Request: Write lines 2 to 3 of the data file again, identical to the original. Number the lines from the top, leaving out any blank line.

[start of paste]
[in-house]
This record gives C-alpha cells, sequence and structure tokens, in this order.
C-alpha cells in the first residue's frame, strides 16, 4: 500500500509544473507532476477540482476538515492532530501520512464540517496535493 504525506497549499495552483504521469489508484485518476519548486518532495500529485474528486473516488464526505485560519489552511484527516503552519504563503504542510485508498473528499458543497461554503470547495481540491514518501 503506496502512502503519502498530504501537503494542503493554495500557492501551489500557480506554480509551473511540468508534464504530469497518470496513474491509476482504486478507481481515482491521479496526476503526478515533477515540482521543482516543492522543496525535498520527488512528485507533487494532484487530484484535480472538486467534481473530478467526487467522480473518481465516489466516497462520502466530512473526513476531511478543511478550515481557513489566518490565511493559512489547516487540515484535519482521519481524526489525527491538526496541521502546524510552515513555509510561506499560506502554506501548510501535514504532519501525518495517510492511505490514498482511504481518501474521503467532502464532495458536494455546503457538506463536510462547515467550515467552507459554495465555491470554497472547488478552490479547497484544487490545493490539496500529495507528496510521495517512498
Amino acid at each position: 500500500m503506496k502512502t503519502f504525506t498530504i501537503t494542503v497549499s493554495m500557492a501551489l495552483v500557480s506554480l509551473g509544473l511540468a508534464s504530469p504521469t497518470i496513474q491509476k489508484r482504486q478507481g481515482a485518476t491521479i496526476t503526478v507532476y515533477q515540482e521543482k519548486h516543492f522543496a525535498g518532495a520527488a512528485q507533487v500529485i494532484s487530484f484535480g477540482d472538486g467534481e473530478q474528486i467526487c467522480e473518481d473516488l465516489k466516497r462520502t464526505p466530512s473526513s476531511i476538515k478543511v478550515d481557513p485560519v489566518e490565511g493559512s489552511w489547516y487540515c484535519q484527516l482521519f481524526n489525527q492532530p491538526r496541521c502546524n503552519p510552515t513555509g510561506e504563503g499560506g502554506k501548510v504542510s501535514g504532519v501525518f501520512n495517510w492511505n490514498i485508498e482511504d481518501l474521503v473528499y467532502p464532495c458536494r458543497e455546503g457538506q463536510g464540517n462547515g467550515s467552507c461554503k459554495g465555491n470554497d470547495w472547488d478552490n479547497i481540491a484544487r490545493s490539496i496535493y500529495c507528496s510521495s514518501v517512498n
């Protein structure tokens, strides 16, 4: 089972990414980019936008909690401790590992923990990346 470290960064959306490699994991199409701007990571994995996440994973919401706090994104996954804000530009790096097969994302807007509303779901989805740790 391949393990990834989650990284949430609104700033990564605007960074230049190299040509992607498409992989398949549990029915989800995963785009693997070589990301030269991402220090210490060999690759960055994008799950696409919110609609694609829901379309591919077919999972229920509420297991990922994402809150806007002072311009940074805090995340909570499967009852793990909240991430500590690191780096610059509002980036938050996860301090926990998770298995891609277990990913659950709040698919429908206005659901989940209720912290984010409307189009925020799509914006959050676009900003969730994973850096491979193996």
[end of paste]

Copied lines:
This record gives C-alpha cells, sequence and structure tokens, in this order.
C-alpha cells in the first residue's frame, strides 16, 4: 500500500509544473507532476477540482476538515492532530501520512464540517496535493 504525506497549499495552483504521469489508484485518476519548486518532495500529485474528486473516488464526505485560519489552511484527516503552519504563503504542510485508498473528499458543497461554503470547495481540491514518501 503506496502512502503519502498530504501537503494542503493554495500557492501551489500557480506554480509551473511540468508534464504530469497518470496513474491509476482504486478507481481515482491521479496526476503526478515533477515540482521543482516543492522543496525535498520527488512528485507533487494532484487530484484535480472538486467534481473530478467526487467522480473518481465516489466516497462520502466530512473526513476531511478543511478550515481557513489566518490565511493559512489547516487540515484535519482521519481524526489525527491538526496541521502546524510552515513555509510561506499560506502554506501548510501535514504532519501525518495517510492511505490514498482511504481518501474521503467532502464532495458536494455546503457538506463536510462547515467550515467552507459554495465555491470554497472547488478552490479547497484544487490545493490539496500529495507528496510521495517512498